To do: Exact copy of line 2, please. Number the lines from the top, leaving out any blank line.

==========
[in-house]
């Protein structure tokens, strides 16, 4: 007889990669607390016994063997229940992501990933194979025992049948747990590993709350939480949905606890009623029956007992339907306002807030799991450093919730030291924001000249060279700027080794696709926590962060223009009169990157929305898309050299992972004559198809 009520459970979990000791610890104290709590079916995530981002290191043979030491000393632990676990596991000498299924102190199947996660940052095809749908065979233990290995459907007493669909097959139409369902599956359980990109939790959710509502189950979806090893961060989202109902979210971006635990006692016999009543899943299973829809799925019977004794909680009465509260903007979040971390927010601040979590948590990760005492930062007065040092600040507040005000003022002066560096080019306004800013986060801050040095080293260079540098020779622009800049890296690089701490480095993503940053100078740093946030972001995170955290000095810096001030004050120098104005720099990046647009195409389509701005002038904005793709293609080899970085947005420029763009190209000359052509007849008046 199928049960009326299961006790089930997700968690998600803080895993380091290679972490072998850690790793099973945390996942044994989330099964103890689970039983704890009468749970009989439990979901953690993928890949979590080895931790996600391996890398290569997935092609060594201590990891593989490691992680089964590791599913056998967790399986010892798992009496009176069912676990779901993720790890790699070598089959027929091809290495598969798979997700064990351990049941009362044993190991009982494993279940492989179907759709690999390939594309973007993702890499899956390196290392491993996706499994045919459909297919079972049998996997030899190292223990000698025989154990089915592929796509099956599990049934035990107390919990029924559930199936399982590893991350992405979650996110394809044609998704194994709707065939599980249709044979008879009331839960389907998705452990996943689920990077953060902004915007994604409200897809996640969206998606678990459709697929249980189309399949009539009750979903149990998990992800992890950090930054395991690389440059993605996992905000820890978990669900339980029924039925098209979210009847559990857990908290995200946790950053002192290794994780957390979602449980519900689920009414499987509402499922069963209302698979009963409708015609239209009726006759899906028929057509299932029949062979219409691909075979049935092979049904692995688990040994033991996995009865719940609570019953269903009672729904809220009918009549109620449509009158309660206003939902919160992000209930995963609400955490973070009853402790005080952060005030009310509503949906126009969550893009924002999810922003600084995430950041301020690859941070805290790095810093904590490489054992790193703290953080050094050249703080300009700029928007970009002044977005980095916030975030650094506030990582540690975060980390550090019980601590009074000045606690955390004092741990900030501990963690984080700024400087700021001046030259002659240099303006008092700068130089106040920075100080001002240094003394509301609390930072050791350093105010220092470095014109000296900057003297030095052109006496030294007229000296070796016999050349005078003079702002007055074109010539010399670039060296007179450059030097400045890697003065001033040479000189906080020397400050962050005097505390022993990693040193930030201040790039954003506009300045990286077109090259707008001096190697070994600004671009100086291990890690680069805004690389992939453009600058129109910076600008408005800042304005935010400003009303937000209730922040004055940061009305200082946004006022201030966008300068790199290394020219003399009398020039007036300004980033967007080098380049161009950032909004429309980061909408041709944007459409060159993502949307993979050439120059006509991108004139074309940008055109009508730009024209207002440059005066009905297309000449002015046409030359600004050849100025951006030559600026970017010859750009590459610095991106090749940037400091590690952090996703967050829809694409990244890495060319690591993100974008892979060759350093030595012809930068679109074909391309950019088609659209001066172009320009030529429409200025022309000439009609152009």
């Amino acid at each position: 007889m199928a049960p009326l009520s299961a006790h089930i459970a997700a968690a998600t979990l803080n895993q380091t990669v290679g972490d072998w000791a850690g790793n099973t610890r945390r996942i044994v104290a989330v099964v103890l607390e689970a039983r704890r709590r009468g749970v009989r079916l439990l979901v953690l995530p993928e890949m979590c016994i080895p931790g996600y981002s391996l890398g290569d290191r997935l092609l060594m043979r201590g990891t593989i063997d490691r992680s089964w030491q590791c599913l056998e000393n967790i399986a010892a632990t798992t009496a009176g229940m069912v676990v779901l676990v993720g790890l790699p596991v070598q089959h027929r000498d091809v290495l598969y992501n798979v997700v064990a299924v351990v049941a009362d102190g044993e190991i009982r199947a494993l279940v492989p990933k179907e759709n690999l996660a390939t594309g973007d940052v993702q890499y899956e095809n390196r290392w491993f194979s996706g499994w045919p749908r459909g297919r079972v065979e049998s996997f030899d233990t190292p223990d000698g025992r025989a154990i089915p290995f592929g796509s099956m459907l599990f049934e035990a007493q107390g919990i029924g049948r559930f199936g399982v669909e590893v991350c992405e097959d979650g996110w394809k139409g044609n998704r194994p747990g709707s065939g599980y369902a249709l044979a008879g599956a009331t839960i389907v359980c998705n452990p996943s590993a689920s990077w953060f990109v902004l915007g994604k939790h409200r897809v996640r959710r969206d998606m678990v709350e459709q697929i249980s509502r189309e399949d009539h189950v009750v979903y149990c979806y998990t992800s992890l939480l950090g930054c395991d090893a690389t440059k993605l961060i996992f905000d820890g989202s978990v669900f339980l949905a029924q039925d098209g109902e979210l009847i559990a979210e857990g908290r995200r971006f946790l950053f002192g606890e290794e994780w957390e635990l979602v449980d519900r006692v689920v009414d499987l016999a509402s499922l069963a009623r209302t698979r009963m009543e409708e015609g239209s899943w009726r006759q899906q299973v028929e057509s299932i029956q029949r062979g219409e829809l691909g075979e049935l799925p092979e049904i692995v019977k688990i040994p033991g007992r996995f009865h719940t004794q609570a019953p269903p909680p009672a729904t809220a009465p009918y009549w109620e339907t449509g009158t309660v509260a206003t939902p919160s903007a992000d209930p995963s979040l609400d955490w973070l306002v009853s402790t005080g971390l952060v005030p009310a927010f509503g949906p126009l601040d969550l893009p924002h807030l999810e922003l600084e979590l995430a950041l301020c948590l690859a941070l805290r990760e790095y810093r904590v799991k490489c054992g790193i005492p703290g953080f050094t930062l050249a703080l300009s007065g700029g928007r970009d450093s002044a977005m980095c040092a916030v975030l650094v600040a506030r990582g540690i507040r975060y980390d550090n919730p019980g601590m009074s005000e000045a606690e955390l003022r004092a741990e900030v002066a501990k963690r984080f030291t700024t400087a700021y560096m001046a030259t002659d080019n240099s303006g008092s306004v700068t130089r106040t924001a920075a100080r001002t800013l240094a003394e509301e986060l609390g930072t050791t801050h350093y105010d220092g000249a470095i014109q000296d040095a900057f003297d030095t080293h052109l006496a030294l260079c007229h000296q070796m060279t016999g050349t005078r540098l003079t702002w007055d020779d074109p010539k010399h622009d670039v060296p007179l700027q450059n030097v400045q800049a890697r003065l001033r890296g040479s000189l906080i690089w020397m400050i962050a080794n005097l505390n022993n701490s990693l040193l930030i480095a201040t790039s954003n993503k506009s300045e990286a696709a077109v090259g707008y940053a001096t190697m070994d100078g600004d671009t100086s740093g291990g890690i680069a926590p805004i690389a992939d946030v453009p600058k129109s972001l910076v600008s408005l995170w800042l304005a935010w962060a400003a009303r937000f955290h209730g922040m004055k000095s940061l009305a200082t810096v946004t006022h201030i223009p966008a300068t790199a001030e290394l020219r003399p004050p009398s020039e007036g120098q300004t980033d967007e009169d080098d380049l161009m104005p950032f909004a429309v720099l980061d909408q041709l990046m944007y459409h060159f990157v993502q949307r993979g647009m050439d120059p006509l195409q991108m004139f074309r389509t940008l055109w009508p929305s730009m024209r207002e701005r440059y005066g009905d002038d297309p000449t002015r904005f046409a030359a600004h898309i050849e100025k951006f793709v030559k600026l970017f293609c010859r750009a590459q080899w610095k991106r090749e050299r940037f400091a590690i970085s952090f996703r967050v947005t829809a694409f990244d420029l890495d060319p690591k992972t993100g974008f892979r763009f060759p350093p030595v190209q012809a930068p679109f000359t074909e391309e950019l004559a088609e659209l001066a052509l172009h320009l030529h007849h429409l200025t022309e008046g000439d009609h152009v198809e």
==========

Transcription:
């Protein structure tokens, strides 16, 4: 007889990669607390016994063997229940992501990933194979025992049948747990590993709350939480949905606890009623029956007992339907306002807030799991450093919730030291924001000249060279700027080794696709926590962060223009009169990157929305898309050299992972004559198809 009520459970979990000791610890104290709590079916995530981002290191043979030491000393632990676990596991000498299924102190199947996660940052095809749908065979233990290995459907007493669909097959139409369902599956359980990109939790959710509502189950979806090893961060989202109902979210971006635990006692016999009543899943299973829809799925019977004794909680009465509260903007979040971390927010601040979590948590990760005492930062007065040092600040507040005000003022002066560096080019306004800013986060801050040095080293260079540098020779622009800049890296690089701490480095993503940053100078740093946030972001995170955290000095810096001030004050120098104005720099990046647009195409389509701005002038904005793709293609080899970085947005420029763009190209000359052509007849008046 199928049960009326299961006790089930997700968690998600803080895993380091290679972490072998850690790793099973945390996942044994989330099964103890689970039983704890009468749970009989439990979901953690993928890949979590080895931790996600391996890398290569997935092609060594201590990891593989490691992680089964590791599913056998967790399986010892798992009496009176069912676990779901993720790890790699070598089959027929091809290495598969798979997700064990351990049941009362044993190991009982494993279940492989179907759709690999390939594309973007993702890499899956390196290392491993996706499994045919459909297919079972049998996997030899190292223990000698025989154990089915592929796509099956599990049934035990107390919990029924559930199936399982590893991350992405979650996110394809044609998704194994709707065939599980249709044979008879009331839960389907998705452990996943689920990077953060902004915007994604409200897809996640969206998606678990459709697929249980189309399949009539009750979903149990998990992800992890950090930054395991690389440059993605996992905000820890978990669900339980029924039925098209979210009847559990857990908290995200946790950053002192290794994780957390979602449980519900689920009414499987509402499922069963209302698979009963409708015609239209009726006759899906028929057509299932029949062979219409691909075979049935092979049904692995688990040994033991996995009865719940609570019953269903009672729904809220009918009549109620449509009158309660206003939902919160992000209930995963609400955490973070009853402790005080952060005030009310509503949906126009969550893009924002999810922003600084995430950041301020690859941070805290790095810093904590490489054992790193703290953080050094050249703080300009700029928007970009002044977005980095916030975030650094506030990582540690975060980390550090019980601590009074000045606690955390004092741990900030501990963690984080700024400087700021001046030259002659240099303006008092700068130089106040920075100080001002240094003394509301609390930072050791350093105010220092470095014109000296900057003297030095052109006496030294007229000296070796016999050349005078003079702002007055074109010539010399670039060296007179450059030097400045890697003065001033040479000189906080020397400050962050005097505390022993990693040193930030201040790039954003506009300045990286077109090259707008001096190697070994600004671009100086291990890690680069805004690389992939453009600058129109910076600008408005800042304005935010400003009303937000209730922040004055940061009305200082946004006022201030966008300068790199290394020219003399009398020039007036300004980033967007080098380049161009950032909004429309980061909408041709944007459409060159993502949307993979050439120059006509991108004139074309940008055109009508730009024209207002440059005066009905297309000449002015046409030359600004050849100025951006030559600026970017010859750009590459610095991106090749940037400091590690952090996703967050829809694409990244890495060319690591993100974008892979060759350093030595012809930068679109074909391309950019088609659209001066172009320009030529429409200025022309000439009609152009």